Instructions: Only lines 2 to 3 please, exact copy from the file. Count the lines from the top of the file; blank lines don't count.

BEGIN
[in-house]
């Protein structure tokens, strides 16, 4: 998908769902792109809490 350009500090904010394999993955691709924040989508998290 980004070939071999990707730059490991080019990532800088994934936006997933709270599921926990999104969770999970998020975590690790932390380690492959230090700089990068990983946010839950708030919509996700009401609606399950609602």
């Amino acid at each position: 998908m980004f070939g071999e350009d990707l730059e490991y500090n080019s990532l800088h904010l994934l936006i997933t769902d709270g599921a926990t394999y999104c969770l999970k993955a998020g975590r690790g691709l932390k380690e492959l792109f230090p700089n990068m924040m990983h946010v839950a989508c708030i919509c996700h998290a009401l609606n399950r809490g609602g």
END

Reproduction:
């Protein structure tokens, strides 16, 4: 998908769902792109809490 350009500090904010394999993955691709924040989508998290 980004070939071999990707730059490991080019990532800088994934936006997933709270599921926990999104969770999970998020975590690790932390380690492959230090700089990068990983946010839950708030919509996700009401609606399950609602």
């Amino acid at each position: 998908m980004f070939g071999e350009d990707l730059e490991y500090n080019s990532l800088h904010l994934l936006i997933t769902d709270g599921a926990t394999y999104c969770l999970k993955a998020g975590r690790g691709l932390k380690e492959l792109f230090p700089n990068m924040m990983h946010v839950a989508c708030i919509c996700h998290a009401l609606n399950r809490g609602g």